The boys graduated from high school and went off to colleges where they were exposed to the kind of policed discourse that dominates American campuses. They did not make waves; they did not confront the students who were raging about cultural appropriation and violent speech; in fact, they forged close friendships with many of them. They studied and wrote essays and—in their dorm rooms, on the bus to away games, while they were working out—began listening to more and more podcasts and lectures by this man, Jordan Peterson.




The young men voted for Hillary, they called home in shock when Trump won, they talked about flipping the House, and they followed Peterson to other podcasts—to Sam Harris and Dave Rubin and Joe Rogan. What they were getting from these lectures and discussions, often lengthy and often on arcane subjects, was perhaps the only sustained argument against identity politics they had heard in their lives.
That might seem like a small thing, but it’s not. With identity politics off the table, it was possible to talk about all kinds of things—religion, philosophy, history, myth—in a different way. They could have a direct experience with ideas, not one mediated by ideology. All of these young people, without quite realizing it, were joining a huge group of American college students who were pursuing a parallel curriculum, right under the noses of the people who were delivering their official educations.
Because all of this was happening silently, called down from satellites and poured in through earbuds—and not on campus free-speech zones where it could be monitored, shouted down, and reported to the appropriate authorities—the left was late in realizing what an enormous problem it was becoming for it. It was like the 1960s, when kids were getting radicalized before their parents realized they’d quit glee club. And it was not just college students. Not by a long shot.
Around the country, all sorts of people were listening to these podcasts. Joe Rogan’s sui generis show, with its surpassingly eclectic mix of guests and subjects, was a frequent locus of Peterson’s ideas, whether advanced by the man himself, or by the thinkers with whom he is loosely affiliated. Rogan’s podcast is downloaded many millions of times each month. Whatever was happening, it was happening on a scale and with a rapidity that was beyond the ability of the traditional culture keepers to grasp. When the left finally realized what was happening, all it could do was try to bail out the Pacific Ocean with a spoon.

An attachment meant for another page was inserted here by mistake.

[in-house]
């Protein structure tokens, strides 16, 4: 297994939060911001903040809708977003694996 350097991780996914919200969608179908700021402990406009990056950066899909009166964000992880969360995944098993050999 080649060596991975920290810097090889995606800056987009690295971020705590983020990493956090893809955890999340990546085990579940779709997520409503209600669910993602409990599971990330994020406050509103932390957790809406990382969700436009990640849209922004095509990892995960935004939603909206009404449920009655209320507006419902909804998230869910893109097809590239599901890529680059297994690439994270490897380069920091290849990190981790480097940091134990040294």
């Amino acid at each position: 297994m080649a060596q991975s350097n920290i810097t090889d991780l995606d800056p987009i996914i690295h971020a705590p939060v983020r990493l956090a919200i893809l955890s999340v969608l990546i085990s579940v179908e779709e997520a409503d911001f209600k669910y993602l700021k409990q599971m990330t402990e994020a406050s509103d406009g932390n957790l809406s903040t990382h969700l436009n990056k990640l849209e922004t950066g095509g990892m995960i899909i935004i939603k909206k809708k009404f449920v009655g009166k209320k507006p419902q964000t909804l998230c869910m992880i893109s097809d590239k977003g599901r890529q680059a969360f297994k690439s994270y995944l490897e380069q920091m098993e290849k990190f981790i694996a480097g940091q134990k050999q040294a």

The alarms sounded when Peterson published what quickly became a massive bestseller, 12 Rules for Life, because books are something that the left recognizes as drivers of culture. The book became the occasion for vicious profiles and editorials, but it was difficult to attack the work on ideological grounds, because it was an apolitical self-help book that was at once more literary and more helpful than most, and that was moreover a commercial success. All of this frustrated the critics. It’s just common sense! they would say, in one arch way or another, and that in itself was telling: Why were they so angry about common sense?
The critics knew the book was a bestseller, but they couldn’t really grasp its reach because people like them weren’t reading it, and because it did not originally appear on The New York Times’s list, as it was first published in Canada. However, it is often the bestselling nonfiction book on Amazon, and—perhaps more important—its audiobook has been a massive seller. As with Peterson’s podcasts and videos, the audience is made up of people who are busy with their lives—folding laundry, driving commercial trucks on long hauls, sitting in traffic from cubicle to home, exercising. This book was putting words to deeply held feelings that many of them had not been able to express before.


It’s hard to think of a best-selling self-help book whose author has not appeared on the classic morning shows; these programs—Today and Good Morning America and CBS This Morning—are almost entirely devoted to the subject of self-help. But the producers did their part, and Peterson did not go to their studios to sit among the lifestyle celebrities and talk for a few minutes about the psychological benefits of simple interventions in one’s daily life. This should have stopped progress, except Peterson was by then engaged in something that can only be compared to a conventional book tour if conventional book tours routinely put authors in front of live audiences well in excess of 2,500 people, in addition to the untold millions more listening to podcasts and watching videos. (Videos on Peterson’s YouTube channel have been viewed, overall, tens of millions of times.) It seemed that the book did not need the anointing oils of the Today show.